At some point or another, every entrepreneur suffers pangs of self-doubt: They question their capabilities, agonize over their choices, and wonder about their craft. No one is immune to the emotional turmoil -- just ask Brian Koppelman, a successful Hollywood screenwriter, producer, and co-creator of the hit television series Billions.
In a poignant Twitter thread, Koppelman revealed his own struggle with self-doubt -- and the way he managed to overcome it can be instructive to all entrepreneurs, regardless of their industry or background.
1) If you're looking back at 2018 today and feeling bad about the things you failed at, the things that didn't go as well as you'd hoped they would, at the ways in which you let yourself, your dreams, your ideals down, know this: you are not alone. And you are not defeated.-- Brian Koppelman (@briankoppelman) December 31, 2018
"Every artist I know has felt lost, beaten, let down by the business or themselves or both at the same time," Koppelman writes. "Every one has considered they might not be up to it, might not be good enough, smart enough, deep enough, tough enough."
Pressing through those rough patches can be the single greatest force that keeps entrepreneurs from folding. It takes courage, passion, and deep commitment to ride out the tumult and unpredictability of running a business.
The numbers tell the story. According to recent data from the Small Business Administration, roughly half of all small businesses fail to reach their five-year mark, while only one in three makes it past 10 years.
Line your path with small wins
After feeling like his work had taken a "fall" six years ago, Koppelman regained his groove with small steps and consistent effort. "I wrote a little bit each morning. And then a little more," he says, noting that "something in me knew I had to press on."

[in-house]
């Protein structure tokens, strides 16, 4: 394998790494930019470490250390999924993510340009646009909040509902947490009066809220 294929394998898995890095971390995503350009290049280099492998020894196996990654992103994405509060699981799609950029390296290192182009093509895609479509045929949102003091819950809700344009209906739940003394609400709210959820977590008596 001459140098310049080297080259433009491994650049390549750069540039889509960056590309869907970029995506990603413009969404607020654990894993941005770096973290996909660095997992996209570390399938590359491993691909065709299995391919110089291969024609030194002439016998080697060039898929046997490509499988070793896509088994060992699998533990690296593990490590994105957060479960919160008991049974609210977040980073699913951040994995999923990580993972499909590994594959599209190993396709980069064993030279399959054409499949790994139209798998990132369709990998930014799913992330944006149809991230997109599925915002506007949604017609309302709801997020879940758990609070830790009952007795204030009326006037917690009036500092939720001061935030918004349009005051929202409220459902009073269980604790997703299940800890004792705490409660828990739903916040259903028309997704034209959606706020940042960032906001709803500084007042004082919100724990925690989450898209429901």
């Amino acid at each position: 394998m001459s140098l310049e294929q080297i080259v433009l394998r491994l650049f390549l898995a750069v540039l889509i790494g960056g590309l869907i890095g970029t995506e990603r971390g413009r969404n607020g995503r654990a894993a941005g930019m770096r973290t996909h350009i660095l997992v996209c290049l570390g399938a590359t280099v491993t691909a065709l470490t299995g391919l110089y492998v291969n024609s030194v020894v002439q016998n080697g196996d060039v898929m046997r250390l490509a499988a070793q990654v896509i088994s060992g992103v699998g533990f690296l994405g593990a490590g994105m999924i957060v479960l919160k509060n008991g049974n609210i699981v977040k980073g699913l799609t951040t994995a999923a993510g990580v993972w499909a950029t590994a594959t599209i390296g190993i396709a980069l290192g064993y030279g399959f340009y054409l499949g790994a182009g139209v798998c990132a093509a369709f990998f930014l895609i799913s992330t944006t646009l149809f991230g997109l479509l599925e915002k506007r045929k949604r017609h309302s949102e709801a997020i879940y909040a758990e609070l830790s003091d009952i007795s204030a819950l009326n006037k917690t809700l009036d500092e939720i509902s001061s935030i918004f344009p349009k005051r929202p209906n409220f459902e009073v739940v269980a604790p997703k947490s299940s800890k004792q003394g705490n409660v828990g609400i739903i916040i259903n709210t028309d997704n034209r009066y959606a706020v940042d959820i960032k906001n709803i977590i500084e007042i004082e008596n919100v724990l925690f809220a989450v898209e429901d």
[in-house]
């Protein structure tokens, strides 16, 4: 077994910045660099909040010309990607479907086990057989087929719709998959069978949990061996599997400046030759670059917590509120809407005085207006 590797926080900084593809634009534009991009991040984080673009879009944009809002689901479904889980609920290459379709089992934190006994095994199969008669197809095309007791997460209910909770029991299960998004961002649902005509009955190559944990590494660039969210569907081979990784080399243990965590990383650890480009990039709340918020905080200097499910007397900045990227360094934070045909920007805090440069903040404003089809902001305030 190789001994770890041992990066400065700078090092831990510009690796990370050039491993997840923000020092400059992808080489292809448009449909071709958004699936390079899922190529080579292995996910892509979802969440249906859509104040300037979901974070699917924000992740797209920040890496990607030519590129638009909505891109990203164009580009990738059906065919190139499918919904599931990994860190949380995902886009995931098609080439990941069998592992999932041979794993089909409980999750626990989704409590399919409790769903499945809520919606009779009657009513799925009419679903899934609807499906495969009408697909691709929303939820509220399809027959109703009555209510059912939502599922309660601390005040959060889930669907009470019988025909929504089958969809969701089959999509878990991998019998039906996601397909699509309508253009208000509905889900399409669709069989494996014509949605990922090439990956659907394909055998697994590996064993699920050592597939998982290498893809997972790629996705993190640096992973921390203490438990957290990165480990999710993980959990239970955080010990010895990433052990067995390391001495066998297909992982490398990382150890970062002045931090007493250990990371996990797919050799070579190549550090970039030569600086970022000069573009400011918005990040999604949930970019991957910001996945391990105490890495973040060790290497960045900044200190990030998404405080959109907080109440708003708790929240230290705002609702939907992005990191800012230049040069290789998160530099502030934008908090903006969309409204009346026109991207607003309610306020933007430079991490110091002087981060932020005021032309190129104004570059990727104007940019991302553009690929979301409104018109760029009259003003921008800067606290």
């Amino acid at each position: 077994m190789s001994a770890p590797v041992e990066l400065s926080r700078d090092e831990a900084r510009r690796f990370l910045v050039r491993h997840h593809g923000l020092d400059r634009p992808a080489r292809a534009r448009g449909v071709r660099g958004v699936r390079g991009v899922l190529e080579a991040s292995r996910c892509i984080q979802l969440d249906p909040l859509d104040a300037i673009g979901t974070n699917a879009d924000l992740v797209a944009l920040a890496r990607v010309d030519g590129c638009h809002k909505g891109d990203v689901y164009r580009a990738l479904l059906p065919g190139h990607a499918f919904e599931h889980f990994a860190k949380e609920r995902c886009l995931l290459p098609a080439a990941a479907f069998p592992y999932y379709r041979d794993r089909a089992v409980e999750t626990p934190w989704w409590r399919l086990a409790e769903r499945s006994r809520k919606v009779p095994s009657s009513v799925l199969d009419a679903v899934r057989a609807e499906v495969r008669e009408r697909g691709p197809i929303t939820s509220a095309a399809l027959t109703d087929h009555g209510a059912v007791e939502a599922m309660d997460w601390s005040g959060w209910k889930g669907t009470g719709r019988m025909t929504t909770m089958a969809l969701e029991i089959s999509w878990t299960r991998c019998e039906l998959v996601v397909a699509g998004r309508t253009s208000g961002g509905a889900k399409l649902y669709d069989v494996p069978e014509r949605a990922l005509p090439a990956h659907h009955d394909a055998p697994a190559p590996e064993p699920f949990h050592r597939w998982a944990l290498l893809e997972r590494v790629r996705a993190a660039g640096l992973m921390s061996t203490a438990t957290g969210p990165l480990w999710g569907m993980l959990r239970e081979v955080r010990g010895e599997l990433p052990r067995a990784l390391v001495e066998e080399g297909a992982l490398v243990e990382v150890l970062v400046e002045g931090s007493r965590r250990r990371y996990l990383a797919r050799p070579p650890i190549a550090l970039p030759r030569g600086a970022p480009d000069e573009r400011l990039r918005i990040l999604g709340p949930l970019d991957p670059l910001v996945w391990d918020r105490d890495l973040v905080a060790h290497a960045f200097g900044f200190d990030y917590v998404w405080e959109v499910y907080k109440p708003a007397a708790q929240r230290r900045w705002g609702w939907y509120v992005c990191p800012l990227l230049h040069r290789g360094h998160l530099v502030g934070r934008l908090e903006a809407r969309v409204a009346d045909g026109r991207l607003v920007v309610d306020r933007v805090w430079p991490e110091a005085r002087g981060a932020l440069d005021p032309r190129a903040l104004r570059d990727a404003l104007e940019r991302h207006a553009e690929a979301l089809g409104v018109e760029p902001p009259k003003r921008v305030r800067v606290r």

That commitment to consistency can give entrepreneurs the strength to stare down uncertainty. Success rarely explodes as a sudden burst. For most people, it's more like a slow drip. "Each physical step felt like hope," says Koppelman. "If I made it across, that meant I had gotten myself out of bed, that meant I was trying, that meant I hadn't yet been counted out."
But as every entrepreneur can attest, there's no guarantee those efforts will be fruitful. "I couldn't have known then that the thing we were working on (the Billions pilot script) would change my entire life," Koppelman writes.
Sound familiar? Whether you're pitching a new product, offering a new service -- or, like me, drafting a new book or keynote -- you can never be sure that things will turn out as you hoped or planned. You pour all of your creativity, time, and energy into something you believe in, desperately believing it will amount to success.
The key, according to Koppelman, is to stay focused on the process even when it feels bumpy and winding. Seen another way, setbacks are just lanes for future travel. They not only help you make your next move, they can also make them better -- something Koppelman felt personally as he rose from self-doubt: "Small steps forward erased the backward steps."
And that momentum can sustain you, even during dark periods. "I started feeling better while I was doing the work, not when the results came in," Koppelman says. That's a message every entrepreneur needs to hear. The undiluted effort we bring to our endeavors is the hidden force behind our success. Small steps. Consistent effort. When so much seems unpredictable, you can always count on that.